‘Cause the world’s too large you’ll hear me cursin’!
And yet that’s where adventures lay,
To seek anew another day.
So should you ever venture near,
Make contact! And we’ll drink some beer
Or wine or tea or your beverage of choice.
I’d love to meet and hear your voice.
Your written words have helped me through
The mush upstairs – my mental stew.
I’m not the only one to be
Confused. You’ve shared your thoughts with me.
You don’t advise or judge or preach,
But say life’s road is there to teach.
I was running out of blogging stuff.
But soon I’ll have more than enough.
While we work out our future’s bugs,
I say thanks again and grateful hugs.
If you have just stumbled on my blog this poem is in response to the outpouring of support, good wishes, hugs and shared experiences on my previous post Confused DNA and our impending departure to parts known and unknown which was alluded to on this post.
At first I thought I hadn’t any photos of rivers. But guess what? I’ve got loads. Oh no! I hear you say. I’ve whittled the number down to just a few (phew!):
The Niagara River tumbling over the falls from Lake Erie to lake Ontario:
Our practically mute and taciturn river guide at Magnolia Plantation near Charleston, South Carolina, cutting a wide swathe through the algal growth on the Ashley River and scaring away all the wildlife except Batman and Robin here:
In the town of Confolens, France, the river pictured is most probably the Vienne but possibly the Goire, as Confolens is at the confluence of the two rivers as the name suggests. Or I may have just made that up.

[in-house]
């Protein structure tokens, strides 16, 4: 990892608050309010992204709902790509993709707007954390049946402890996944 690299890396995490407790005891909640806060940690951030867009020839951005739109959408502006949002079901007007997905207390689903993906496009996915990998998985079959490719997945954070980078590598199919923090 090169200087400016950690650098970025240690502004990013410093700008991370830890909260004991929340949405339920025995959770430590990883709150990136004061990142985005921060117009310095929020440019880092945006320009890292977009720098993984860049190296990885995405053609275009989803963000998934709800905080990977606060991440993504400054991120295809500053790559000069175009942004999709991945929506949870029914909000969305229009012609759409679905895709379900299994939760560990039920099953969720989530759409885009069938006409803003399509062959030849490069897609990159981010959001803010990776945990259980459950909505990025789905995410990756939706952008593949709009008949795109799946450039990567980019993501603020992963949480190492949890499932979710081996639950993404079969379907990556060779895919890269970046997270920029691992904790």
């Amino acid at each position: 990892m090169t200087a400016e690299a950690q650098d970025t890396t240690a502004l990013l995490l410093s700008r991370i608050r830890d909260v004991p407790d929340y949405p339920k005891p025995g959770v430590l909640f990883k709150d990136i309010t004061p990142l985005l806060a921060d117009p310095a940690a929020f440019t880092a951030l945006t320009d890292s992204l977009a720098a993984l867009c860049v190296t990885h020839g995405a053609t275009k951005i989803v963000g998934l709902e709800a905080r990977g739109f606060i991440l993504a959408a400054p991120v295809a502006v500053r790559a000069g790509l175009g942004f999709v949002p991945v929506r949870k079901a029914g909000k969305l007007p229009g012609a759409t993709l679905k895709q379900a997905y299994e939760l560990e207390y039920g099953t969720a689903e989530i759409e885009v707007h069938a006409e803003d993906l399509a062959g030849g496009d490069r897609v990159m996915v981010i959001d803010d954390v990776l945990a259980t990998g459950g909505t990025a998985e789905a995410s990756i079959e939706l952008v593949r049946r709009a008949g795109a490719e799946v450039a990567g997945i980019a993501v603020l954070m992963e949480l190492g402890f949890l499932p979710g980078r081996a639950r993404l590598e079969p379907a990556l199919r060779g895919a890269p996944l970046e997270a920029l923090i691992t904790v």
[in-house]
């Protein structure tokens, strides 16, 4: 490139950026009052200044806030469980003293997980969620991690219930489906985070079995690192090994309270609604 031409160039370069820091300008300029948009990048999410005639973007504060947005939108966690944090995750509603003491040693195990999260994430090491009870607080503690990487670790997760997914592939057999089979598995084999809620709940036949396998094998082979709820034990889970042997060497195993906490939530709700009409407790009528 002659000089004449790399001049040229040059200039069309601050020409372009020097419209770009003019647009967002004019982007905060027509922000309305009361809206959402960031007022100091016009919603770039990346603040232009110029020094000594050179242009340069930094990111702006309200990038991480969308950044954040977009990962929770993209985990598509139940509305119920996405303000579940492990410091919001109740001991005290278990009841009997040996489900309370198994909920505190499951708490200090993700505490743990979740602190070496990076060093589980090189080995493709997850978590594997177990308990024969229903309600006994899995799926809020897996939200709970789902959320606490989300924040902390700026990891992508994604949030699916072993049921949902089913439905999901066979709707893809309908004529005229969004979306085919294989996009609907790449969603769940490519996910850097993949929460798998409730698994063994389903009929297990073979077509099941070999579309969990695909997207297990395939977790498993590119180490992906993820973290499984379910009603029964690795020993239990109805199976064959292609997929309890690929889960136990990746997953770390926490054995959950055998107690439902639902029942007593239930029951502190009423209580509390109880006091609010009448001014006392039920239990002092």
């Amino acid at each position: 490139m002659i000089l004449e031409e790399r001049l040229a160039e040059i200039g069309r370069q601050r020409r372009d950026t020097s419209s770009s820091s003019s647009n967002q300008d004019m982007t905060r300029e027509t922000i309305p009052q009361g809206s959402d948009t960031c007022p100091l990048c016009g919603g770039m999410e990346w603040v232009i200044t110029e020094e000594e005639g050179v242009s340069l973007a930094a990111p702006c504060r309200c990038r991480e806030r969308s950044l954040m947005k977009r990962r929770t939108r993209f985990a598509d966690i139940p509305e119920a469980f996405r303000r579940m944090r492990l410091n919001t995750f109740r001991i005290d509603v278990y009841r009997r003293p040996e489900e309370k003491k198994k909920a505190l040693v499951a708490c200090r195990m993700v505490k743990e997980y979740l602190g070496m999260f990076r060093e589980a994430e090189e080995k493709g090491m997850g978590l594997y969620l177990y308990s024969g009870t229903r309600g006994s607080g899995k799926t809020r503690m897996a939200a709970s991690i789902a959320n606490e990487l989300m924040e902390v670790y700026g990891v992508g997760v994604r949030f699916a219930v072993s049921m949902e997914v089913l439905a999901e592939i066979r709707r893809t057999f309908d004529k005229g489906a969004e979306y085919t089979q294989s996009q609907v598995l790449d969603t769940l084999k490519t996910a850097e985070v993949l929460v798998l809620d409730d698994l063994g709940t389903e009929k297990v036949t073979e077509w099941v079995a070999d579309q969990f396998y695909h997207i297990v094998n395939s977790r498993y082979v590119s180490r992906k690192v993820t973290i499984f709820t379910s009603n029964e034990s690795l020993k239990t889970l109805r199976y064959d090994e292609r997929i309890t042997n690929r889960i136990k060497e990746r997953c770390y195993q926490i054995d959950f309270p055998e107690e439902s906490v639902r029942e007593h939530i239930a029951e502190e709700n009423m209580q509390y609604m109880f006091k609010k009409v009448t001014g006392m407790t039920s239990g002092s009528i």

The Chicago River. Happy daze in the Windy City on a not so windy day. We were gorging on Chicago-style hot dogs while others engaged in more energetic pursuits. Note the distinctive Willis Tower in the background:
The Deschutes River in Olympia, Washington State after a heavy rain. Just upriver was a ‘no swimming’ sign. As if.
“Drove my Chevy to the levee. But the levee was dry.” We didn’t drink whiskey and rye on the levee of the Mississippi River at St. Louis Missouri.
The Rio Grande River at Big Bend National Park – Texas to the left, Mexico to the right:
Jude, at Travel Words asked in her Travel Theme: Rivers, have you taken a river cruise in England? Yes I have! And there is the very boat on the River Avon in Bath, England. We traveled upriver above the weir. What is a weir? Look here!
Scared half to death as himself towed our travel trailer in narrow lanes of heavy traffic across the George Washington Bridge over the Hudson River in New York City, I didn’t dare reach for the camera so Wikipedia will have to suffice:
At this distance it looks a doddle. It wasn’t.
Is doddle a word in common usage in the United States?
Instead of the balmy east coast summer we’d expected halfway through our second circumnavigation of the U.S. we’d endured gales and torrential rain from Maine to Delaware.
Maine-iancs at the seaside. We were wearing sweaters!
Delaware fishermen are all at the pub. Note the heavy sky.
After a serendipitous trip to the grocery store for dinner fixings and wine, we found ourselves marooned within half an hour of our return as rain lashed down and filled in a moat around us at the Cape Cod Seashore.
The de-humidifier, my special spaghetti and meatballs and a bottle of red wine kept us from caring too much.
Summer turned to autumn while we were in England and on our return we just caught the end of the leaf show on a trip through the Smokies; only a few tenacious leaves had clung to the trees for us. The rest made a carpet of gold for our drive from Nashville to North Carolina.